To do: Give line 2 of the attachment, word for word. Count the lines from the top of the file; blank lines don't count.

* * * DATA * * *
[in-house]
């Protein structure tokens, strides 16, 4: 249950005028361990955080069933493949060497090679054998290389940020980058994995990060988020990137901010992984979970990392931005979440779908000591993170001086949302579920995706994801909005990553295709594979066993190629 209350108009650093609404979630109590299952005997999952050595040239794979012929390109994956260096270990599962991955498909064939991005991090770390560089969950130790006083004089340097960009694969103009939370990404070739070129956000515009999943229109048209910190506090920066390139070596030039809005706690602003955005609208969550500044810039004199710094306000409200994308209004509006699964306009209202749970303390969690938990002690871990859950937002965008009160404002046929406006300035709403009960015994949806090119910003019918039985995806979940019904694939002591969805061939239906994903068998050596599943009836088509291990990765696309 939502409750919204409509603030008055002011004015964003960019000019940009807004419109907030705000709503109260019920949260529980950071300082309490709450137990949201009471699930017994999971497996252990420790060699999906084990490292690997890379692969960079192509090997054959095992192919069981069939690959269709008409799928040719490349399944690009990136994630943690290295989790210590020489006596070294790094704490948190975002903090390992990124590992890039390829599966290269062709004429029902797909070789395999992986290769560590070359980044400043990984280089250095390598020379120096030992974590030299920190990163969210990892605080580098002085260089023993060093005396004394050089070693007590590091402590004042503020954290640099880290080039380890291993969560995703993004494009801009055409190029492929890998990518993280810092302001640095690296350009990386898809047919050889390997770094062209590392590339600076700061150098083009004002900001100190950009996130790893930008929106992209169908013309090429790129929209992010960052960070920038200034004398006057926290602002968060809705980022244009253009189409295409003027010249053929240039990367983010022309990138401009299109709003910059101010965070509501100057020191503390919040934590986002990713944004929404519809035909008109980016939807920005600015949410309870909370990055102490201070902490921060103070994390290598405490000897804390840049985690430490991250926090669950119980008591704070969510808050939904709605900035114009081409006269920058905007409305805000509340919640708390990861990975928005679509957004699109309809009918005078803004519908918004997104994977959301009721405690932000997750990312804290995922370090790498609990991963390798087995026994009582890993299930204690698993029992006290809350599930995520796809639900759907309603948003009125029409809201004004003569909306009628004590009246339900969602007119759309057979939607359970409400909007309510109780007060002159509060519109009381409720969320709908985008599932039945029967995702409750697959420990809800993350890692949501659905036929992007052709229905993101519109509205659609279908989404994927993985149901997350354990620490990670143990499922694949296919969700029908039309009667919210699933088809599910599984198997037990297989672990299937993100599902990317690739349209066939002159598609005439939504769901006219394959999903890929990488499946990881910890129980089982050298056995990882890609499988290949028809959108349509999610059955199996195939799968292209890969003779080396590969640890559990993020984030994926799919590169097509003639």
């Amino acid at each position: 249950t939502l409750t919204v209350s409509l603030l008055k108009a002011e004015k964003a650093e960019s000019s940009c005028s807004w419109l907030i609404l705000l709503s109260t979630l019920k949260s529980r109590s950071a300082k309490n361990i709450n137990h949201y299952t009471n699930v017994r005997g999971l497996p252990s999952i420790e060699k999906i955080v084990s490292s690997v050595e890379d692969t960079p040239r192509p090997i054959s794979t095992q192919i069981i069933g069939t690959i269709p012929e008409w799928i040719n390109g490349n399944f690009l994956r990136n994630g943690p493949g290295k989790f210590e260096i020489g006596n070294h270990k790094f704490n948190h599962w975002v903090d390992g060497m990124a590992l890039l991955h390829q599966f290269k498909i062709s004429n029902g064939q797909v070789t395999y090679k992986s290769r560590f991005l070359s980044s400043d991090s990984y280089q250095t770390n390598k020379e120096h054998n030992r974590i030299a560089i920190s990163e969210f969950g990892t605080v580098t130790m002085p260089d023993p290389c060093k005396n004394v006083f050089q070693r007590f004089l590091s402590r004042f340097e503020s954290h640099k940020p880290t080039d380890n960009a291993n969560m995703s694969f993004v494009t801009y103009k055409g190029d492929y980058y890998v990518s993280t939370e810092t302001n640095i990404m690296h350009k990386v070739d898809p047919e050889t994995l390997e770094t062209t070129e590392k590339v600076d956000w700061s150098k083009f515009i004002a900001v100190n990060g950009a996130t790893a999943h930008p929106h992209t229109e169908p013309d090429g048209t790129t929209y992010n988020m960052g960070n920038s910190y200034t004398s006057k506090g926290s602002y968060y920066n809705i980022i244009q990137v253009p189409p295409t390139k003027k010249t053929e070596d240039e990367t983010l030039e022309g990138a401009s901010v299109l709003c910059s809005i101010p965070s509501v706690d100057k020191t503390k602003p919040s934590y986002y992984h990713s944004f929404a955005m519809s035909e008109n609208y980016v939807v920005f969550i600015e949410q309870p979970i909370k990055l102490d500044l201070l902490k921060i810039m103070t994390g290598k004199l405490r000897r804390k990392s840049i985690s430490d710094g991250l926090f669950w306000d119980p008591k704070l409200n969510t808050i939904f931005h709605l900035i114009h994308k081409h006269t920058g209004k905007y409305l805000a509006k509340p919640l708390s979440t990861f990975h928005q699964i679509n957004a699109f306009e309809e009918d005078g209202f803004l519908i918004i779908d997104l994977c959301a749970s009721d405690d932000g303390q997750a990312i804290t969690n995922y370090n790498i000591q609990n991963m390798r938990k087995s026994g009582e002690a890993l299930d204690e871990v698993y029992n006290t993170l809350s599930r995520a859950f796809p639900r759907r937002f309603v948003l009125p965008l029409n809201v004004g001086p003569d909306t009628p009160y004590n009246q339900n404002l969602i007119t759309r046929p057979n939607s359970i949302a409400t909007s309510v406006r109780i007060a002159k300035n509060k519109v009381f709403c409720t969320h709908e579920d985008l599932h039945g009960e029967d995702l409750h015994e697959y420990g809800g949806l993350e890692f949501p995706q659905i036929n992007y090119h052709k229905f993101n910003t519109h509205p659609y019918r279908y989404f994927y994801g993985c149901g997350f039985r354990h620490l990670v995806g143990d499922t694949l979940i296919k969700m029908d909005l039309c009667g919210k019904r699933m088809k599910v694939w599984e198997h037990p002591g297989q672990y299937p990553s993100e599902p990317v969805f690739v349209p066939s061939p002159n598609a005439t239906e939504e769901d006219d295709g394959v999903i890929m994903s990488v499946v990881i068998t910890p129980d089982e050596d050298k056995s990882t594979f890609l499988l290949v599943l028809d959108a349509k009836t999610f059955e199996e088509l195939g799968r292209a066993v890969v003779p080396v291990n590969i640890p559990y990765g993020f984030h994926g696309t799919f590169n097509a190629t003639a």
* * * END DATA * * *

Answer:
């Protein structure tokens, strides 16, 4: 249950005028361990955080069933493949060497090679054998290389940020980058994995990060988020990137901010992984979970990392931005979440779908000591993170001086949302579920995706994801909005990553295709594979066993190629 209350108009650093609404979630109590299952005997999952050595040239794979012929390109994956260096270990599962991955498909064939991005991090770390560089969950130790006083004089340097960009694969103009939370990404070739070129956000515009999943229109048209910190506090920066390139070596030039809005706690602003955005609208969550500044810039004199710094306000409200994308209004509006699964306009209202749970303390969690938990002690871990859950937002965008009160404002046929406006300035709403009960015994949806090119910003019918039985995806979940019904694939002591969805061939239906994903068998050596599943009836088509291990990765696309 939502409750919204409509603030008055002011004015964003960019000019940009807004419109907030705000709503109260019920949260529980950071300082309490709450137990949201009471699930017994999971497996252990420790060699999906084990490292690997890379692969960079192509090997054959095992192919069981069939690959269709008409799928040719490349399944690009990136994630943690290295989790210590020489006596070294790094704490948190975002903090390992990124590992890039390829599966290269062709004429029902797909070789395999992986290769560590070359980044400043990984280089250095390598020379120096030992974590030299920190990163969210990892605080580098002085260089023993060093005396004394050089070693007590590091402590004042503020954290640099880290080039380890291993969560995703993004494009801009055409190029492929890998990518993280810092302001640095690296350009990386898809047919050889390997770094062209590392590339600076700061150098083009004002900001100190950009996130790893930008929106992209169908013309090429790129929209992010960052960070920038200034004398006057926290602002968060809705980022244009253009189409295409003027010249053929240039990367983010022309990138401009299109709003910059101010965070509501100057020191503390919040934590986002990713944004929404519809035909008109980016939807920005600015949410309870909370990055102490201070902490921060103070994390290598405490000897804390840049985690430490991250926090669950119980008591704070969510808050939904709605900035114009081409006269920058905007409305805000509340919640708390990861990975928005679509957004699109309809009918005078803004519908918004997104994977959301009721405690932000997750990312804290995922370090790498609990991963390798087995026994009582890993299930204690698993029992006290809350599930995520796809639900759907309603948003009125029409809201004004003569909306009628004590009246339900969602007119759309057979939607359970409400909007309510109780007060002159509060519109009381409720969320709908985008599932039945029967995702409750697959420990809800993350890692949501659905036929992007052709229905993101519109509205659609279908989404994927993985149901997350354990620490990670143990499922694949296919969700029908039309009667919210699933088809599910599984198997037990297989672990299937993100599902990317690739349209066939002159598609005439939504769901006219394959999903890929990488499946990881910890129980089982050298056995990882890609499988290949028809959108349509999610059955199996195939799968292209890969003779080396590969640890559990993020984030994926799919590169097509003639």